• State-by-state regulations
    The Praxis is handled differently in each state, and although ETS urges states to appoint diverse review boards for test results, that doesn’t always happen.
  • Poor preparation
    Through no fault of their own, many aspiring teachers have attended poorly resourced high schools, where they were not well prepared for teacher education programs or test-taking. “That reality of receiving a really inadequate education meant that I had to work 10 to 15 times harder than everyone else,” said Zaal, whose own experience reflects this issue. “Then I’d come across a test question that would make me shrivel.” And, just as wealthier families have access to expensive SAT prep programs and practice tests, the wealth gap appears in testing for teacher certification as well: Preparation programs cost money, and white test-takers tend to have more access to wealth than test-takers of color.

shot of listeners attending

Finding solutions

The AFT invited ETS to the summit to confront these issues directly with the people most involved in creating and monitoring test questions and process. It’s not the first time the AFT has worked with ETS— urging the organization to consider more inclusive policies that broaden the educator workforce, and teasing out relevant issues that block people from the profession.

For one thing, the test is expensive, especially if you have to take it multiple times. ETS has a small fund available to help, but it ranges from just under $1,000 to “the low thousands” depending on the year, said ETS’ Rogers, who noted that ETS is a nonprofit with fluctuating finances. He added that ETS has begun to create free and reduced-fee interactive prep tests.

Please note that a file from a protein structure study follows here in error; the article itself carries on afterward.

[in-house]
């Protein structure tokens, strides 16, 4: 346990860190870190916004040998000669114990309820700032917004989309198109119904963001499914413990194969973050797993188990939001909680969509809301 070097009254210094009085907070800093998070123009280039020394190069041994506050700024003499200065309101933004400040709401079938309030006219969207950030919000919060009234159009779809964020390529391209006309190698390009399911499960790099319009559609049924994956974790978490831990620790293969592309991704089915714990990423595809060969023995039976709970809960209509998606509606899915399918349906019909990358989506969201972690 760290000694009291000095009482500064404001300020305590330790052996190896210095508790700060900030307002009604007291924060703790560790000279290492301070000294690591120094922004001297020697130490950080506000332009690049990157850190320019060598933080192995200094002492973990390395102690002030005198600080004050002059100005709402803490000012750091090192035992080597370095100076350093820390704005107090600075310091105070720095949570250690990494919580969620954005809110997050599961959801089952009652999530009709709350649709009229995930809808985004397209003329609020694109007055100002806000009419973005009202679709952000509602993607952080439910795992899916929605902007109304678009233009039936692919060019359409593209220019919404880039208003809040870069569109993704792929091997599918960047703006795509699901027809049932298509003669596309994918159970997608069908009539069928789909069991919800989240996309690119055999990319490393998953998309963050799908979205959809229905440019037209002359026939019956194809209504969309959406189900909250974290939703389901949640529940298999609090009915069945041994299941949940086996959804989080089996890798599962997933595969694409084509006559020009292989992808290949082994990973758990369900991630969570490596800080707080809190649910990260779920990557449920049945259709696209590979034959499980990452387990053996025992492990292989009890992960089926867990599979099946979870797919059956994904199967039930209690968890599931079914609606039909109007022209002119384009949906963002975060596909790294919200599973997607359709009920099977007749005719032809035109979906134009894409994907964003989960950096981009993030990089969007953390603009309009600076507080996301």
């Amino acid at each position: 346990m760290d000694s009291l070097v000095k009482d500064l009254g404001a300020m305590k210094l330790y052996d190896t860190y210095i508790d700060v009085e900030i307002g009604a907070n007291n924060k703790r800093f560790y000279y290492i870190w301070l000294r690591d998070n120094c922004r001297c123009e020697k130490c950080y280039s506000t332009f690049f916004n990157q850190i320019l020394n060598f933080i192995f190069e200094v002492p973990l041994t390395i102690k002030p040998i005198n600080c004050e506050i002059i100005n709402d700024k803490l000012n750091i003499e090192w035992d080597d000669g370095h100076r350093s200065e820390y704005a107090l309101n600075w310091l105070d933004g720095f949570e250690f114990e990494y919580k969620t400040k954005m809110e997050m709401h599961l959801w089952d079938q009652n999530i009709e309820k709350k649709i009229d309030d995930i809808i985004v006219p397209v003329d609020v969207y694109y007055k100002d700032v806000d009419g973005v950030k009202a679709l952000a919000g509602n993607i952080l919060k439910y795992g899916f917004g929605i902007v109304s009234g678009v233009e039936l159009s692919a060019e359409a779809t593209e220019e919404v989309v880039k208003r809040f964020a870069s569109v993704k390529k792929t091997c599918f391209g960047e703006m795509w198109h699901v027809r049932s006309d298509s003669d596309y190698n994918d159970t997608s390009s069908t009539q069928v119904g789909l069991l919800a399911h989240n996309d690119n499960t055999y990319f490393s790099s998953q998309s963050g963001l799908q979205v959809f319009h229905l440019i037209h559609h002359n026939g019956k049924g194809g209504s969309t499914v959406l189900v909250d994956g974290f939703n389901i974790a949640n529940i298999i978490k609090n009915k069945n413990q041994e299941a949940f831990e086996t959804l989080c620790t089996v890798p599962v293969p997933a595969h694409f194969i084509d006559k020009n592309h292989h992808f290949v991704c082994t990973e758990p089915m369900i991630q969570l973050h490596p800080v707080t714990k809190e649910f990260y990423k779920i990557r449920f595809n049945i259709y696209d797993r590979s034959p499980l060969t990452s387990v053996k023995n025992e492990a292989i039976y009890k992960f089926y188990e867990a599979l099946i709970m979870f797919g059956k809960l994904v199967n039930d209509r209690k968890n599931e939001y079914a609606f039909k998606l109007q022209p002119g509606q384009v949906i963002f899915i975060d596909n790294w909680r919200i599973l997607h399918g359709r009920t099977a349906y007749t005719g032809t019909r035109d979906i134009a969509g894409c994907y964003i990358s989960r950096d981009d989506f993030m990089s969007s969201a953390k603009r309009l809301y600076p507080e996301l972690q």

Teacher feedback has also been instrumental in shifting the weight of the algebra portion from 50 percent to 32 percent of the final test score, and in getting ETS to provide mathematical formulas so that test-takers do not have to commit them to memory.

And some states now allow accommodations for people who need additional time to take the test. Summit participants favored such accommodations, and talked a lot about removing test questions that are irrelevant to good teaching. Other ideas from the group included an option for a Spanish-language test as well as calling on teachers of color to play a larger role in crafting questions. Summit participants also urged ETS to influence states, which choose their own testing review boards, to make sure those boards include people of color.

Participants recognized that testing is not the only barrier to increasing the teacher workforce. Potential education students often choose other career paths because teacher pay is notoriously low; and respect for educators is often missing. “We need to make teaching an attractive career for people of color who are currently choosing to pursue other high-status professions,” said Peggy Brookins, president and CEO of the National Board for Professional Teaching Standards. She suggested loan forgiveness and scholarships to draw high-achieving students into teaching. “Even if this requires additional investment, we must do this now. It is urgent. We cannot wait.”

Many members are doing their own work to build the teacher workforce, especially through “grow-your-own” programs, cultivating a new generation of teachers. The Chicago Teachers Union has bargained successfully for funds for a grow-your-own program in their public schools, said CTU chief of staff Jennifer Johnson. The Baltimore Teachers Union supports a teacher academy cluster that involves education courses beginning in 10th grade, as well as opportunities to intern at local elementary and middle schools. And the Brashear High School Teaching Academy Magnet program, run by Pittsburgh Federation of Teachers member Hannah McCarthy, recently won an agreement for guaranteed placement of its graduates in Pittsburgh public schools.

[Virginia Myers]